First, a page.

&A. Djelfat” Technology and transition: The Maghreb at the cross road” Frank Cass, London, 1994,
Successful policies have taken measures that include 14:
New institutions and bodies.
Strategic planning & priorities setting.
Mobilization of human resources.
New incentives schemes.
4.2.1. New institutions and bodies:
Various bodies were initiated in MENA in some countries like Algeria, Tunisia,
Morocco, Egypt and Jordan in the early nineties and included new specialized
institutions, R&D coordinating institutions and ministries or ministerial delegates.
Most have built S&T policies and some strategies for investment in innovation.
However, no significant successes in linking up R&D to markets needs were observed
4.2.2. Regulatory frameworks:
Setting up of the these new institutions and bodies was concomitant in most of the
MENA countries with the promulgation of sets of laws in favor of the development of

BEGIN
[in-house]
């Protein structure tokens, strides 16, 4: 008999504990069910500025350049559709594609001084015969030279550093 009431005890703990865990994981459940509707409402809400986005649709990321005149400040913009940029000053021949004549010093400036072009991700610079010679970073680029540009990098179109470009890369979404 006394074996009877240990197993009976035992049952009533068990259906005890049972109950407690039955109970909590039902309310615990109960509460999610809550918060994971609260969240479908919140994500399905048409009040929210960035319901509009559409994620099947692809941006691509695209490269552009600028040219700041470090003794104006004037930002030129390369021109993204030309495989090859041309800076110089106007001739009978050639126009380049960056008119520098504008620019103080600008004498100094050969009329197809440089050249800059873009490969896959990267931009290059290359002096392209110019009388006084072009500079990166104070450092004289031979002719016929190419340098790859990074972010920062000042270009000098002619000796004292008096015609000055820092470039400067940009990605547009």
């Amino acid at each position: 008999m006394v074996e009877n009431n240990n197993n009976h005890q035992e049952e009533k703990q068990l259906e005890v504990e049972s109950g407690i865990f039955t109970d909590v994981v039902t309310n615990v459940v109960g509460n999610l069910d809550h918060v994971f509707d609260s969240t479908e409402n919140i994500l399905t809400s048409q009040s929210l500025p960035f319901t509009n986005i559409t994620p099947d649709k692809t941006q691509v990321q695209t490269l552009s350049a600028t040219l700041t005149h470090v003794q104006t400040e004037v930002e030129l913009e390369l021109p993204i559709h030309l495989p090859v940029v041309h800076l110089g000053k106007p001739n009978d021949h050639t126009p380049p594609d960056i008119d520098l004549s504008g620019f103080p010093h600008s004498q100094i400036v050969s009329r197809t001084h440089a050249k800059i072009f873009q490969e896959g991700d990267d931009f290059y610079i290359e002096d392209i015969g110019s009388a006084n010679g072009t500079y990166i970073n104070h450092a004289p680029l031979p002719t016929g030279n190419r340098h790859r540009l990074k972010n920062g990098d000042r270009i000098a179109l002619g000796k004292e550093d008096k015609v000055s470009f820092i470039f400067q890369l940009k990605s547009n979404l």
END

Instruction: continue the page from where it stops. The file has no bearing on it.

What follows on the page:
S&T with direct links to R&D. In Tunisia, the novel code for investment includes a
series of measures that encourages investment in S&T and defines the venture capital
as a financial tool to invest in innovative projects. According to the 1994 decree
revised 15 in 1996, universities are allowed to contract directly with local or foreign
institutions for the purpose of undertaking studies, research, consultancy work as well
as seminars, training sessions or colloquia, with the costs of the services being fixed
jointly by the two parties Parts of the revenue generated are given to the academic
personnel involved (up to 40%). The law promulgated in Algeria 16 in 1998 is geared